The candy battle in the checkout line is a minor skirmish compared to the spiritual battle going on inside every Christian. Our sinful human nature wants to satisfy our selfish desires. The indwelling Holy Spirit calls us to follow Him. Who will win?

Plant: The two sides in this spiritual battle

Read Galatians 5:16-18. Describe this spiritual battle in your own words.

Let’s identify the sides in this battle. Paul says the Spirit wants one thing and the sinful nature (some translations use flesh) wants another. The Greek word pneuma, translated as “Spirit,” can also be translated as “breath” or “wind.” Like the wind, the Holy Spirit is an unseen but “powerful force with visible effects” (Mounce’s Complete Expository Dictionary). “Sinful nature” or “flesh” is the Greek word sarx. Although this word primarily referred to the physical body, Christians also used it to describe our fallen, sinful nature. The Expositor’s Bible Commentary describes this usage: “Sarx came to mean all the evil that man is and is capable of apart from the intervention of God’s grace in his life.”

Cultivate: Greater is He that is in us

Read Ephesians 1:18-21. How powerful is the Holy Spirit that lives within you? (Check all that apply.)

___ Incomparably great
___ God’s mighty strength
___ Powerful enough to raise the dead
___More powerful than any earthly authority

Unfortunately, our sinful nature still exists. But praise God, we have a weapon of unlimited power on our side. The same power that raised Christ from the dead lives inside every believer! We have the power to resist our fleshly desires through the presence of the indwelling Holy Spirit. “The one who is in you, is greater than the one who is in the world” (1 John 4:4, NIV).

“The Holy Spirit does not immunize us against temptation – rather, He enables us to withstand temptation. He imparts to us the ability to turn away from all things that are contrary to God’s plan and purpose for our lives.” Charles Stanley, Living in the Power of the Holy Spirit

Read the following verses and record God’s promises to you.

2 Peter 1:3-4 –
1 Corinthians 10:13 –

Grow: Follow the Spirit

We do not have to give in to sin. Our fleshly nature does not have to win. Jesus’ death and resurrection broke Satan’s death grip on us. Satan can appeal to our sinful desires, but his power over us is limited. We have a greater power at work in us.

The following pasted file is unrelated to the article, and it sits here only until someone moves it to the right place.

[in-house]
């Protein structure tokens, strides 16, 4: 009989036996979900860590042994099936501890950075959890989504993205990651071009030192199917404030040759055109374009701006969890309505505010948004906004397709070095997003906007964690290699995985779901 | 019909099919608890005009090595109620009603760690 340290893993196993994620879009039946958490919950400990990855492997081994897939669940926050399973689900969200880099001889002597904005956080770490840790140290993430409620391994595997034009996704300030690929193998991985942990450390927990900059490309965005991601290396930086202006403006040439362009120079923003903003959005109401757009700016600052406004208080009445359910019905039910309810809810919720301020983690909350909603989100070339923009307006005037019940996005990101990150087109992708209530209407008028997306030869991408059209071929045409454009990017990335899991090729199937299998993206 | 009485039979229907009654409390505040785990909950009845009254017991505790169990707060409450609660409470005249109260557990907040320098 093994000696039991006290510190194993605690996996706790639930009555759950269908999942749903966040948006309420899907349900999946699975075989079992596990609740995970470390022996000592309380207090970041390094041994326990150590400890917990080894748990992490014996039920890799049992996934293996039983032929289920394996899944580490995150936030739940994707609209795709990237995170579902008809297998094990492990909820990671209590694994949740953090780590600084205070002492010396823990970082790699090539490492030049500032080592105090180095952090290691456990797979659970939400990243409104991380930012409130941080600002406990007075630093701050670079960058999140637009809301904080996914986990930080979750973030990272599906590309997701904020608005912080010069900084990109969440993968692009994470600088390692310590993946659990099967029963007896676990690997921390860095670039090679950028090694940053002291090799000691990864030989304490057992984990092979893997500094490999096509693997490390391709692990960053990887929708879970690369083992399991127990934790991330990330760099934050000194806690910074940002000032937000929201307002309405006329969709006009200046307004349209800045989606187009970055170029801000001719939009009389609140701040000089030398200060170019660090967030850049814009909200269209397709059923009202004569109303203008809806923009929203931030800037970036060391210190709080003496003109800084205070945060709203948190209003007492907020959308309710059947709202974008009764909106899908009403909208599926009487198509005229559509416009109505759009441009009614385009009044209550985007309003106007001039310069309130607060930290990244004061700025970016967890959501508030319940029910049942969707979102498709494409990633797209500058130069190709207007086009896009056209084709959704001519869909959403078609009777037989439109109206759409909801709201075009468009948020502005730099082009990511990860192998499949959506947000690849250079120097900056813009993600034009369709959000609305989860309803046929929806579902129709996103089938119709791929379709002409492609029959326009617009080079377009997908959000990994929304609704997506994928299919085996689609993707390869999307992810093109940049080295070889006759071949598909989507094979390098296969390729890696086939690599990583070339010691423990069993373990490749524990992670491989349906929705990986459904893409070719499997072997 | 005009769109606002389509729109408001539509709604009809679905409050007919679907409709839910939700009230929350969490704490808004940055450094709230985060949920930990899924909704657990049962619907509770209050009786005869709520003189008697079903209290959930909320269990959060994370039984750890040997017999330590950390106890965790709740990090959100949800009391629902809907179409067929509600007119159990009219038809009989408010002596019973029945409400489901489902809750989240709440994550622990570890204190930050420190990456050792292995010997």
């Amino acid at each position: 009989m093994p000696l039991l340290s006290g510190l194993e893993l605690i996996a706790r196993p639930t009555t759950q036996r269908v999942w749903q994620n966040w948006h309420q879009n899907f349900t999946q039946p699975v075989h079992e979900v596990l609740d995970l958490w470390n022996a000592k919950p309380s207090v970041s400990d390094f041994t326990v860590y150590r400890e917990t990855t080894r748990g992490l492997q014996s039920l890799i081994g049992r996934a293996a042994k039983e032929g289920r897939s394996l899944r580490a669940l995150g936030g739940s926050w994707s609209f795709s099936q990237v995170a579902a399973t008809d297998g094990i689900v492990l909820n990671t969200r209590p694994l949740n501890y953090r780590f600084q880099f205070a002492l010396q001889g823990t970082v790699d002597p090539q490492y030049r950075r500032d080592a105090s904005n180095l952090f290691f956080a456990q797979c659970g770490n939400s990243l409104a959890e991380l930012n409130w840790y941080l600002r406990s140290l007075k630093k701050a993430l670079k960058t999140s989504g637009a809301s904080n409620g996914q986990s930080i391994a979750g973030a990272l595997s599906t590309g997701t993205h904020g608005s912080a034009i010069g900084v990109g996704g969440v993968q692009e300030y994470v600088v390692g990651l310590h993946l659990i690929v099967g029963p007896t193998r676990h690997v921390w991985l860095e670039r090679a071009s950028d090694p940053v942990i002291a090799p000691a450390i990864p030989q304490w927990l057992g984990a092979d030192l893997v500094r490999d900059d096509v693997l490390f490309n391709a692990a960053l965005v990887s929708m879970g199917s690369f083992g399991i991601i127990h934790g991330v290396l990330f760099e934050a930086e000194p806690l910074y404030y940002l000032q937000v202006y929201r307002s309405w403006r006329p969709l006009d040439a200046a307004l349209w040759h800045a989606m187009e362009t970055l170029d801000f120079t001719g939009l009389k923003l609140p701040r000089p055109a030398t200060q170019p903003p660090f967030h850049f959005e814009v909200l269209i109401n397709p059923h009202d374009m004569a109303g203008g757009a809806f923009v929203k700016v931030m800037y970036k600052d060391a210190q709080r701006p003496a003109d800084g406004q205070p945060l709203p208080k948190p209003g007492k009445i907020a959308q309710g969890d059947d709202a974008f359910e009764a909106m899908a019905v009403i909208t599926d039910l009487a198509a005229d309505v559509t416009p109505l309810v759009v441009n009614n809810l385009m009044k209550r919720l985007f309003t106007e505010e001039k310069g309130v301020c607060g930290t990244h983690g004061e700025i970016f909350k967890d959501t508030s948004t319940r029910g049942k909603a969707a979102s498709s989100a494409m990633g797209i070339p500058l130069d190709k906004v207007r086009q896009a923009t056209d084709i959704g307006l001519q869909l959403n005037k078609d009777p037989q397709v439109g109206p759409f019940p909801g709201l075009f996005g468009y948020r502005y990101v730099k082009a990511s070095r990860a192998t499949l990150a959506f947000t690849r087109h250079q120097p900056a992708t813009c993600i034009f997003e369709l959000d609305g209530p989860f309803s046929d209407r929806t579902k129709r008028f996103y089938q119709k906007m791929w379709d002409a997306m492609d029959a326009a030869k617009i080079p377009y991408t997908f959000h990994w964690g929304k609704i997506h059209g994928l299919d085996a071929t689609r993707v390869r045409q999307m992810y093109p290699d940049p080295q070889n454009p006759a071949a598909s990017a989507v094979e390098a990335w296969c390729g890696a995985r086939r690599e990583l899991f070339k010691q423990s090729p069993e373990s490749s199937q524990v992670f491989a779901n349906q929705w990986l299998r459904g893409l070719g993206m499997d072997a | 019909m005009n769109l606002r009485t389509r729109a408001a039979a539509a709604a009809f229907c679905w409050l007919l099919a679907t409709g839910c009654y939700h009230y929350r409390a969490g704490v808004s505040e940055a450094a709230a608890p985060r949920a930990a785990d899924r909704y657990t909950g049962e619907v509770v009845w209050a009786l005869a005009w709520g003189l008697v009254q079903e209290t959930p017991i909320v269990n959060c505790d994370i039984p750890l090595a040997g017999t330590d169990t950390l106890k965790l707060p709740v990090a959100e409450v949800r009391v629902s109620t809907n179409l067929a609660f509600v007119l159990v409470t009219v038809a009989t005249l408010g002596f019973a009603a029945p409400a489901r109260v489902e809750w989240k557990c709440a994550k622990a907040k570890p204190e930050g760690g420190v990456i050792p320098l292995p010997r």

Look back at Galatians 5:16-19. We have a choice to make. What is it?

We can choose to refuse our sinful nature. The powerful presence of the Holy Spirit supplies us with the power to be obedient to God. We can choose God’s “way out.” The question is: will we succumb to the call of our flesh or will we yield to the Holy Spirit and walk in His power?

Let’s talk: Think about the last time you faced a spiritual battle. What was it? Did you allow your flesh to win or did you walk in the power of the Holy Spirit? If you gave in to sin, can you identify the “way out” God offered?


Read More »

What is Fruit? – “Fruit of the Spirit” Lesson 2

This is the second in a series of lessons from Galatians 5:16-26 on the Fruit of the Spirit. You may view the entire lesson here or download it in Word or a PDF.

Fruit of the Spirit GalatiansWhen my kids were little they loved watching the Veggie Tales movies. Their favorite Veggie Tale characters were Bob and Larry – a tomato and cucumber, respectively. If you are also a Veggie Tales fan, you might want to sit down because I am about to shake things up. Larry and Bob aren’t vegetables! To be botanically correct, tomatoes and cucumbers are fruits! In fact, pumpkins and zucchini are fruit too.

The confusion over fruits and vegetables stems from the differences between scientific classification and how we use them in cooking. We tend to see “fruits” as sweet and “vegetables” as savory. In case you’re interested, here’s a definition I found at

Simply put, a fruit is the ovary of a plant, which means that it may contain seeds, while a vegetable is a plant part, which does not contain seeds.

It really doesn’t matter if we consider a tomato to be a fruit or a vegetable. But we do need a good understanding of the “fruit of the Spirit.” Over the next few weeks we will plant God’s truth about spiritual fruit in our hearts, cultivate our lives to receive it, and take action to help it grow! Today we’ll take a closer look at what the “fruit of the Spirit” is and what it is not.

Read our focal passage, Galatians 5:16-26.

The word “fruit” used in Galatians 5:22 is the Greek word “karpos.” According to Mounces Complete Expository Dictionary, “karpos” refers to the natural product of something that is alive. Literally, it’s used of the product of trees, vines, and crops. But it’s also used metaphorically to refer to the natural product of a spiritual being. Paul uses it to contrast what our sinful natures naturally produces with what the Holy Spirit naturally produces.

Plant: Prerequisite to Growing Spiritual Fruit

The obvious prerequisite to producing the “fruit of the Spirit” is the presence of the Spirit. Let’s see what the Bible says about the indwelling presence of the Holy Spirit and His work in us.

Read Romans 8:9-11. Mark the following statements as True or False:

___ You can be a Christian without having the Holy Spirit.

___ If you do not have the Spirit you do not belong to Christ.

___ If you belong to Christ then you have His Spirit.

Read Ephesians 1:13-14. Check all the statements that apply.

___ We receive the Holy Spirit through faith in Christ.

___ The Holy Spirit “marks” us as belonging to God.